(For this data, I would only plot the I – chart, given the audience, but you could plot an I – mR chart of you wanted to)
    Select Stat>Control Charts>Variables Charts for Individuals>Individuals. In the Variables: dialogue box, select the column which contains the process data. Click the I-Chart Options button. Click the Stages tab. Select the column containing the location/ operator identifier in the Define Stages.. box. Click OK  twice.
     
    Good Luck!

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    #151606

    W W
    Member

    Good luck alright … obviously another mindless SS consultant focussed on numbers rather than purpose.
    Don’t mix data from different sources.

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    #151608

    Ward
    Participant

    Control charts are really a homogeneity test – therefore, there is no reason why mixed data can’t be used. Control chart should really be used to find sources of variation – so they are not limited to homogeneous data as you suggest.

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    #151619

    Definitions
    Participant

    Pete, if you ride the high horse, at least know the technical defintions and be specific about the big words that you are using: “Control charts are really a homogneity test”, “mixed data” and “really be used to find sources of variation”. A little knowledge is very dangerous!

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    #151630

    Pepe
    Participant

    On the contrary, once again it is you who have consistently chosen to ‘ride a high horse.’
    May I suggest you actually go away and tackle a real process instead of a classroom demonstration – one that is not limited to a ‘temporal variation.’
    Once you work out how to rearrange your subgroups, with any luck, you’ll be able to find the sources of variation! But I’m not going to hold my breath!

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    #151632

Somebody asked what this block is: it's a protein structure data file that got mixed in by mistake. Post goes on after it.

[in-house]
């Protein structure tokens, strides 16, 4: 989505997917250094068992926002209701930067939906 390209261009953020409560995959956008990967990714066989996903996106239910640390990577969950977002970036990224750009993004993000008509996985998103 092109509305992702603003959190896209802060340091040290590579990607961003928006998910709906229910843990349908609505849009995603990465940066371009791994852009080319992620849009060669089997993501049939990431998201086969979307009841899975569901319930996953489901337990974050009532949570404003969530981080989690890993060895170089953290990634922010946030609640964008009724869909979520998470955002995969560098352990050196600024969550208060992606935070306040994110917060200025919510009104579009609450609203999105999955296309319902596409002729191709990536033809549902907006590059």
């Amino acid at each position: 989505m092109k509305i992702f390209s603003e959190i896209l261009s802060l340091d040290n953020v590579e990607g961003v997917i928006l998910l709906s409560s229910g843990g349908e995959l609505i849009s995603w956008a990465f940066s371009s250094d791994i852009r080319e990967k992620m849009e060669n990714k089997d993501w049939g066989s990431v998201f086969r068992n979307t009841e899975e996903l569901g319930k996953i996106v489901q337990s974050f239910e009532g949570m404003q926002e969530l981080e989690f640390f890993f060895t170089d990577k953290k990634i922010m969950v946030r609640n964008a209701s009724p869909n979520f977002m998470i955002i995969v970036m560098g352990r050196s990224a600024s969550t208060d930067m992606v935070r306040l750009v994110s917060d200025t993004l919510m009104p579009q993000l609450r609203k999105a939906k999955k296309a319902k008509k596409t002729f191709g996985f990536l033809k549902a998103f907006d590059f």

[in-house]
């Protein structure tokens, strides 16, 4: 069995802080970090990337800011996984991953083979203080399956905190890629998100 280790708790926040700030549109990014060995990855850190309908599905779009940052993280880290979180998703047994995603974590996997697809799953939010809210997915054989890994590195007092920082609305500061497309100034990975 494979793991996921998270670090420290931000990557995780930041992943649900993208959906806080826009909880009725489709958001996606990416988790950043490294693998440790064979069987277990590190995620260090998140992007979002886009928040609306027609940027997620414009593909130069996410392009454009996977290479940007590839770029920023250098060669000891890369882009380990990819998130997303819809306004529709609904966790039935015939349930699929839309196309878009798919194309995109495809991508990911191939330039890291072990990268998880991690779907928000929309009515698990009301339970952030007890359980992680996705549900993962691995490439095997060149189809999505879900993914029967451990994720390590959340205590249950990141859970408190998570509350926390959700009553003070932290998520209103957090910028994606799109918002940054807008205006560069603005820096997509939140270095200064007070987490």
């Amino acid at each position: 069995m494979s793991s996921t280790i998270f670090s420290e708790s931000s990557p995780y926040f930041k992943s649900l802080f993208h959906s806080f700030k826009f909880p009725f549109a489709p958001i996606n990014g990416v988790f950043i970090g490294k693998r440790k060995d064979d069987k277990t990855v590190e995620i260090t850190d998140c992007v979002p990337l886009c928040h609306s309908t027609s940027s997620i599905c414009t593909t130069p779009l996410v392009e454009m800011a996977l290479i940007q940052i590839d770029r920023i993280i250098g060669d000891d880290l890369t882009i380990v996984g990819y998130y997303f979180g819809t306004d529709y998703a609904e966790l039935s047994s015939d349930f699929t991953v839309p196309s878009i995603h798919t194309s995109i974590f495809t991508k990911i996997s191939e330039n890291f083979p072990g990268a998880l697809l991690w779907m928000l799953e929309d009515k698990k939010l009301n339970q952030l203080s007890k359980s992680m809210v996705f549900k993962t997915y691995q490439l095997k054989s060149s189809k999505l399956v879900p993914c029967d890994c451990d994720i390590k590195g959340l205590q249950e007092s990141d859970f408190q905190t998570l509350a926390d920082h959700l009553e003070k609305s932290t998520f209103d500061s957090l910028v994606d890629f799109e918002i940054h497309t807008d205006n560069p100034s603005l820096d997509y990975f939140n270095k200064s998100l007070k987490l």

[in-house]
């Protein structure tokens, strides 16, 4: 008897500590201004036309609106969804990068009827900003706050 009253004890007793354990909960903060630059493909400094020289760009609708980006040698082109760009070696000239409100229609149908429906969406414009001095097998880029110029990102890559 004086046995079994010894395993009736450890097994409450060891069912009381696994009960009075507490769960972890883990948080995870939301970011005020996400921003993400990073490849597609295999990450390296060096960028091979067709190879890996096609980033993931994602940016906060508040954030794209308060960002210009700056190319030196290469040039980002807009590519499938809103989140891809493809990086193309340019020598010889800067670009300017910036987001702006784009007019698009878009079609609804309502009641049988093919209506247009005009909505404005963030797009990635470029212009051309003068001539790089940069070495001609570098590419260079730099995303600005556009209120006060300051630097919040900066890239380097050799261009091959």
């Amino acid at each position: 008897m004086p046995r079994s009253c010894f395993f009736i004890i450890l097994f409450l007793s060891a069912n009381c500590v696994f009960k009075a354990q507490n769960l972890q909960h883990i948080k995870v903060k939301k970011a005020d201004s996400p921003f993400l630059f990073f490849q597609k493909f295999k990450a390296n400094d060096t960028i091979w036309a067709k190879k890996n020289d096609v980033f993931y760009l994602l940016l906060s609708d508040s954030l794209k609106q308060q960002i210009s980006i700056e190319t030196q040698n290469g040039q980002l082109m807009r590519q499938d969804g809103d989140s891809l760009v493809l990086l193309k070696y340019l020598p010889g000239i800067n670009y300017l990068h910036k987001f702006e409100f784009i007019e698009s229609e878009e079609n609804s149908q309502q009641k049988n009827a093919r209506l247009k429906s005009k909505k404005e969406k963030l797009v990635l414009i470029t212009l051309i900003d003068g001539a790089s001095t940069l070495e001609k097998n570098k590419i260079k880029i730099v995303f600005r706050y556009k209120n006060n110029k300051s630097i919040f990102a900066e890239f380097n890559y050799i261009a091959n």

accrington
    Participant

    I am not a SS consultant, neither do I consider myself to be mindless. Also, I did not suggest mixing data from different sources. I suggested that the data be stratified by location and operator, and that a single chart plotting each stratum separately be used to compare each location/operator combination.
    If this was unclear in my post, please advise why.
    Thank you
    Accrington

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    #151667

    W W
    Member

    Control charts are really a homogeneity test
    You must be kidding ?  Or is this more of Mikel Harry’s theories?

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    #151677

    Fontanilla
    Participant

    Homogeneity and rational subgrouping seem to be requirements of control charts.
    http://www.sei.cmu.edu/str/descriptions/spc.html
    “Next, the notions of homogeneity and rational subgrouping need to be understood and addressed. Homogeneity and rational subgrouping go hand in hand. Because of the non-repetitive nature of software products and processes, some believe it is difficult to achieve homogeneity with software data. The idea is to understand the theoretical issues and at the same time, work within some practical guidelines. We need to understand what conditions are necessary to consider the data homogeneous. When more than two data values are placed in a subgroup, we are making a judgement that these values are measurements taken under essentially the same conditions, and that any difference between them is due to natural or common variation. The primary purpose of homogeneity is to limit the amount of variability within the subgroup data. One way to satisfy the homogeneity principle is to measure the subgroup variables within a short time period. Since we are not talking about producing widgets but software products, the issue of homogeneity of subgroup data is a judgement call that must be made by one with extensive knowledge of the process being measured.
    The principle of homogeneously subgrouped data is important when we consider the idea of rational subgrouping. That is, when we want to estimate process variability, we try to group the data so that assignable causes are more likely to occur between subgroups than within them. Control limits become wider and control charts less sensitive to assignable causes when containing non-homogeneous data. Creating rational subgroups that minimize variation within subgroups always takes precedence over issues of subgroup size.”
    Dan
     

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    #152290

    curious george
    Participant

    I  agree, use seperate charts.  It sounds like you don’t have data from a rational subgroup [different operators]in each chart.